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West Creek Conservancy battles unsustainable development, nurtures our water

The West Creek Confluence Restoration

 WCC's executive director Derek Schafer

The West Creek Confluence Restoration

Between the ominous headlines detailing the California drought and the algae bloom that shut off Toledo's water last August, virtually every northeast Ohioan has wondered about our own water source. Sure, Lake Erie is plentiful, but is it clean and well managed?
 
The West Creek Conservancy (WCC) is a little-known organization that perhaps ironically, measures its progress in tiny steps backwards with the goal of reclaiming and restoring our water ecosystem.
 
"We took 100 years to develop over them, fill them, move them and trench them," says WCC's executive director Derek Schafer of our waterways. "It's going to take a while to reclaim them. And be a bit more expensive."
 
Founded 15 years ago with the intent of establishing an 80-acre greenspace around the West Creek in Parma, WCC handily achieved that goal and has since been expanding the project, which now covers some 350 acres. In 2006, the Metroparks took over the West Creek Reservation, but WCC continues the expansion with the aim of connecting it to the towpath at two locations, in Valley View and in Cuyahoga Heights.
 
Looking at a map of the burgeoning greenspace, the project may seem unevenly developed, but each intricate parcel is realized when time, planning and funds free it up to become a link in the thoughtful West Creek Stream Restoration and Greenway plan.
 
"We piece it all together," says Schafer, "parcel by parcel, acre by acre: back yards, side yards, right of ways, consolidations … "
 
The latest achievement consists of 10 acres that had been unsustainably developed years ago. Just east of the intersection of East Schaaf and Granger Roads in Independence, what is now a free flowing section of West Creek and its confluence with the Cuyahoga River, which holds up to 100 million gallons of water during flood conditions, formerly housed four acres of parking lot, a giant warehouse, a bank and tavern.
 
"This is such a cool point on the Cuyahoga," says Schafer of the unique riparian feature. "This was a landscape-changing project. We removed 84,000 yards of fill to provide the stream access to flood plane and wetlands. We put in 12,000 plants."
 
Partners on the project, which started in 2007 and has just wrapped up, included the City of Independence and the Northeast Ohio Regional Sewer District. While the space is not currently connected to any other green space, plans to eventually link it to the Towpath in neighboring Cuyahoga Heights and to the West Creek Reservation are in the works.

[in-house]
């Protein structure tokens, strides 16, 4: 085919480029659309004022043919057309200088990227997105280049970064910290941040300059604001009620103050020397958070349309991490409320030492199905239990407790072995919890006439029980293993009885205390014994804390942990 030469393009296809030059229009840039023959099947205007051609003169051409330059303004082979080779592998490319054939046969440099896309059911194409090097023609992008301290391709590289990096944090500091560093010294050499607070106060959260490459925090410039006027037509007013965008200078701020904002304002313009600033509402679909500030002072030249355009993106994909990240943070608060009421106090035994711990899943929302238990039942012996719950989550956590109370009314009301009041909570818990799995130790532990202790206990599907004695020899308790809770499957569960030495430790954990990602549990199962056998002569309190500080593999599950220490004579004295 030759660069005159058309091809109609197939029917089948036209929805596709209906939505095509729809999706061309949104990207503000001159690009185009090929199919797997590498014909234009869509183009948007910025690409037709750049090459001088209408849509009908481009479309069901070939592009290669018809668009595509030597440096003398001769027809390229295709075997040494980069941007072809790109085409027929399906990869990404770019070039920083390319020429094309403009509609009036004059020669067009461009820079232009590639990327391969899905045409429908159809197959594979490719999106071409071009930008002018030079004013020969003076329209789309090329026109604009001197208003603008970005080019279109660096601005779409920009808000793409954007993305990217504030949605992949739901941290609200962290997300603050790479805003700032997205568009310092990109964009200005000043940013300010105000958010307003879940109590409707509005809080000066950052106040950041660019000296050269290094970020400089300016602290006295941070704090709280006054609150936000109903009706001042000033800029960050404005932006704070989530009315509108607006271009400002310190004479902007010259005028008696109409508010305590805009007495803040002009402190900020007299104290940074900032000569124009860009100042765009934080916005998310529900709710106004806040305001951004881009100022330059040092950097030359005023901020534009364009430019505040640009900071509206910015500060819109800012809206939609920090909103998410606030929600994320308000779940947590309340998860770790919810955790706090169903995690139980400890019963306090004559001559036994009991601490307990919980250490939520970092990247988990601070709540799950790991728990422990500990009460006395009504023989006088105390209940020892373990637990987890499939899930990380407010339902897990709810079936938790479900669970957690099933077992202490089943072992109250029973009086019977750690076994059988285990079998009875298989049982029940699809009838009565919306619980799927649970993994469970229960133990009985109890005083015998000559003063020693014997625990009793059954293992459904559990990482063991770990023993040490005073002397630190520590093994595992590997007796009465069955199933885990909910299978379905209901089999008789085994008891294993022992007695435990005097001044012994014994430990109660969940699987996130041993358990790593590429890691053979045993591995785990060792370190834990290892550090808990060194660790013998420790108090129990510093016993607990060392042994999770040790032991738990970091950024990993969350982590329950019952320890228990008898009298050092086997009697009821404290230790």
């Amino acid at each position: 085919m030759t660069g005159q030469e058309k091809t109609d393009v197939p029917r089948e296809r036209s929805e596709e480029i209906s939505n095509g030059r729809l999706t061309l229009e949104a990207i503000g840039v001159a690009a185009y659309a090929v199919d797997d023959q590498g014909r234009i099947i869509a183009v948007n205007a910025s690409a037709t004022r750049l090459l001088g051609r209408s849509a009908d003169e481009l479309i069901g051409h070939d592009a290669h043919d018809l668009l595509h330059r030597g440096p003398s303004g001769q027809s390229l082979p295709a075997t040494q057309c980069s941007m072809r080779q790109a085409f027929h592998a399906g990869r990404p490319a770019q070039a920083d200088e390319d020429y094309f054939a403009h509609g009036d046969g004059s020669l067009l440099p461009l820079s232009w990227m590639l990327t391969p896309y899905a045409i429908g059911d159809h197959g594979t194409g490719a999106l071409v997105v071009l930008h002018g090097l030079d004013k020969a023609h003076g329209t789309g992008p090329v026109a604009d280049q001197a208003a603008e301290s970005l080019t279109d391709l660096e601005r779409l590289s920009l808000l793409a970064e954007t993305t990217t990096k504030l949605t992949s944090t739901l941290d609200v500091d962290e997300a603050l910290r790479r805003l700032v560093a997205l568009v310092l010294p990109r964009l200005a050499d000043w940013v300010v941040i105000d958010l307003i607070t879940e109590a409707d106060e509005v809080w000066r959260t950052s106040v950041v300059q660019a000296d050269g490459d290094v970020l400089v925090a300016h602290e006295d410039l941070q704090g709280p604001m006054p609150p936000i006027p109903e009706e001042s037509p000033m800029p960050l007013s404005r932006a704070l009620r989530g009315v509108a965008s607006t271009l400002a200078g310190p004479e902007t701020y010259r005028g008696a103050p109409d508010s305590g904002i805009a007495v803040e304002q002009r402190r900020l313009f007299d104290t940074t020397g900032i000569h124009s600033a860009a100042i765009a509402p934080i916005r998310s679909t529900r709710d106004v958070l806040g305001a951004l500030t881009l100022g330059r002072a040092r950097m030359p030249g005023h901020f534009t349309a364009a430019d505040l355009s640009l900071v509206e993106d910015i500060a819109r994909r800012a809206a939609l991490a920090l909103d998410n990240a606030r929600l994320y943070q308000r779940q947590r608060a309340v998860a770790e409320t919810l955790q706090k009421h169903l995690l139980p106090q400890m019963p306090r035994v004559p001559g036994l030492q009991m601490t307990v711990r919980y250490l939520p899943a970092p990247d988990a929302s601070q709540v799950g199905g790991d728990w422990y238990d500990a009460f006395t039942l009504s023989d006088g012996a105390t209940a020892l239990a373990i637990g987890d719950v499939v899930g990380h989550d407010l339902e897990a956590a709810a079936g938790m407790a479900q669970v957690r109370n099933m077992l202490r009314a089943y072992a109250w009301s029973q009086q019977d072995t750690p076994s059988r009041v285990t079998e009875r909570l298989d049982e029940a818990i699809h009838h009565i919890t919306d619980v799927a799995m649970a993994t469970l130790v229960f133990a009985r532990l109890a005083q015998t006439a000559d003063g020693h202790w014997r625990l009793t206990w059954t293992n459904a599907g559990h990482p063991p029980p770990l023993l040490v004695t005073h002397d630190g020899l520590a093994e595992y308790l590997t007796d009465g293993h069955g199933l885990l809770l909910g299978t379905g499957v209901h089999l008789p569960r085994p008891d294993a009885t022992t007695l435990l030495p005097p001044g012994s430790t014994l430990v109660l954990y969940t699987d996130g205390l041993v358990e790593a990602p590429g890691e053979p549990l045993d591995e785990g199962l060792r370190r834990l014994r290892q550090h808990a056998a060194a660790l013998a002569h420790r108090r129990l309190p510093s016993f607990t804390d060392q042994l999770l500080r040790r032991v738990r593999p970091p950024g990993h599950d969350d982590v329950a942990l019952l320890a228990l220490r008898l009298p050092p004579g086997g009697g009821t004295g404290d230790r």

Meanwhile, the WCC has set its sites on a project further south that is inching closer and closer to a Towpath connection.
 
The Hemlock Creek Trail will eventually link Normandy High School in Parma all the way to the Towpath in Valley View. It's also a bit-by-bit long-range project, but later this year, WCC hopes to break ground on the section between the Towpath and Route 21 in Independence. The organization has raised $2 million of the $2.5 million price tag. Schafer estimates the work will take 18 months.
 
"This is a daunting trail plan," says Schafer of the Hemlock project, "but we're so close to making it happen. We've got about 80 percent of it bought up."
 
Future parts of the trail will include a section along Interstate 77 and an on-road section on Hillside Road. Other links are already in place.
 
While the WCC's primary focus is on the expansion of the West Creek Reservation, the organization has gained a reputation as a can-do behind-the-scenes entity that gets results when it comes to complex urban land acquisition and usage rights. To that end, the WCC has also acted as a landholder for projects years in the making and Schafer has lent his expertise to an array of area organizations.
 
For instance, LAND Studio enlisted Schafer several years ago to acquire a tricky acre surrounding industrial railroad for the Lake Link Trail, as well as aerial rights for an associated pedestrian bridge that's slated for installation at the press time of this article.
 
"Trail plans are great, but you have to have the acquisition, the restoration, the connection and the management," says Schafer. "You have to have awesome community partners," of which WCC has had too many to list, but they include area municipalities, the Metroparks, the NEORSD and a host of state and federal entities as well as private donors.
 
Other diverse projects on which WCC has partnered include the Kinsman Farm, which is an innovative urban agricultural endeavor, the historic Henninger House Restoration and the Treadway Creek Trail project, which connected Old Brooklyn to Cuyahoga Hts.
 
Tagging the West Creek along with the Rocky River, Mill Creek, Big Creek, Tinker's Creek and others, Schafer says, "We're impacting all these tributaries. Suburban and urban waterways all drain to the Cuyahoga and the Cuyahoga drains to Lake Erie." In the end, Mother Nature's original design is the best for this delicate ecosystem, despite our well-meaning (and often disastrous) efforts to alter it.
 
"Flooding is natural," notes Schafer. "We've made it unnatural. We've put our developments in the way of the waterways. We've really got to look at removing unsustainable development and letting our streams and rivers breathe."
 
"They need to breathe."

Read more articles by Erin O'Brien.

Erin O'Brien's eclectic features and essays have appeared in the New York Times, the Los Angeles Times, the Cleveland Plain Dealer and others. The sixth generation northeast Ohioan is also author of The Irish Hungarian Guide to the Domestic Arts. Visit erinobrien.us for complete profile information.
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